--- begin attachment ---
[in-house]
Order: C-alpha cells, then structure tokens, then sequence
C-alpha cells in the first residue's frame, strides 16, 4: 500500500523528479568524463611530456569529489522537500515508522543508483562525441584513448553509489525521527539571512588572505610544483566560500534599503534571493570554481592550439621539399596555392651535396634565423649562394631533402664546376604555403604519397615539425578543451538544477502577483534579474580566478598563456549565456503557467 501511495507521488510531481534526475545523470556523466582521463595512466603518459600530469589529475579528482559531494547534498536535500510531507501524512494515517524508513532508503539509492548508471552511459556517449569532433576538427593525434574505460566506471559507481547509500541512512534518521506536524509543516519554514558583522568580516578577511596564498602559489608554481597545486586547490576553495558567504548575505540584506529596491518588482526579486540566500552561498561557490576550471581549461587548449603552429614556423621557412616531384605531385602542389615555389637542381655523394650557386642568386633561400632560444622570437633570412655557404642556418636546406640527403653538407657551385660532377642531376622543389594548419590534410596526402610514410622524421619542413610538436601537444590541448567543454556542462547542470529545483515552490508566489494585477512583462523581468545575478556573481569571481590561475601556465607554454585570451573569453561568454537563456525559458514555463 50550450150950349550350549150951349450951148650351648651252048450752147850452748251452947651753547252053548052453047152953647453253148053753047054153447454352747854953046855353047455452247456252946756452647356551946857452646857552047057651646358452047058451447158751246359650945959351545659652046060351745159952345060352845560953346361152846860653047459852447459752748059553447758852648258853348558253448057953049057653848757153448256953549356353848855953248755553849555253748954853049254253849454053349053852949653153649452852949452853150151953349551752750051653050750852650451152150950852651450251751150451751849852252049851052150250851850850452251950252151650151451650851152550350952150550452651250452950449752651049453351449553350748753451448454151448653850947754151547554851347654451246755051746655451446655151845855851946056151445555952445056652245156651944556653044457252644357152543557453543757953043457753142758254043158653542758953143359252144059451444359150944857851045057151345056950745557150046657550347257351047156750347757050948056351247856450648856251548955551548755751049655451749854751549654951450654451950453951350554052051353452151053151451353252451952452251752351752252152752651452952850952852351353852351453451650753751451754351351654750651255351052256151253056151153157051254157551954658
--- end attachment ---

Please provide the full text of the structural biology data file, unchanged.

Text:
[in-house]
Order: C-alpha cells, then structure tokens, then sequence
C-alpha cells in the first residue's frame, strides 16, 4: 500500500523528479568524463611530456569529489522537500515508522543508483562525441584513448553509489525521527539571512588572505610544483566560500534599503534571493570554481592550439621539399596555392651535396634565423649562394631533402664546376604555403604519397615539425578543451538544477502577483534579474580566478598563456549565456503557467 501511495507521488510531481534526475545523470556523466582521463595512466603518459600530469589529475579528482559531494547534498536535500510531507501524512494515517524508513532508503539509492548508471552511459556517449569532433576538427593525434574505460566506471559507481547509500541512512534518521506536524509543516519554514558583522568580516578577511596564498602559489608554481597545486586547490576553495558567504548575505540584506529596491518588482526579486540566500552561498561557490576550471581549461587548449603552429614556423621557412616531384605531385602542389615555389637542381655523394650557386642568386633561400632560444622570437633570412655557404642556418636546406640527403653538407657551385660532377642531376622543389594548419590534410596526402610514410622524421619542413610538436601537444590541448567543454556542462547542470529545483515552490508566489494585477512583462523581468545575478556573481569571481590561475601556465607554454585570451573569453561568454537563456525559458514555463 50550450150950349550350549150951349450951148650351648651252048450752147850452748251452947651753547252053548052453047152953647453253148053753047054153447454352747854953046855353047455452247456252946756452647356551946857452646857552047057651646358452047058451447158751246359650945959351545659652046060351745159952345060352845560953346361152846860653047459852447459752748059553447758852648258853348558253448057953049057653848757153448256953549356353848855953248755553849555253748954853049254253849454053349053852949653153649452852949452853150151953349551752750051653050750852650451152150950852651450251751150451751849852252049851052150250851850850452251950252151650151451650851152550350952150550452651250452950449752651049453351449553350748753451448454151448653850947754151547554851347654451246755051746655451446655151845855851946056151445555952445056652245156651944556653044457252644357152543557453543757953043457753142758254043158653542758953143359252144059451444359150944857851045057151345056950745557150046657550347257351047156750347757050948056351247856450648856251548955551548755751049655451749854751549654951450654451950453951350554052051353452151053151451353252451952452251752351752252152752651452952850952852351353852351453451650753751451754351351654750651255351052256151253056151153157051254157551954658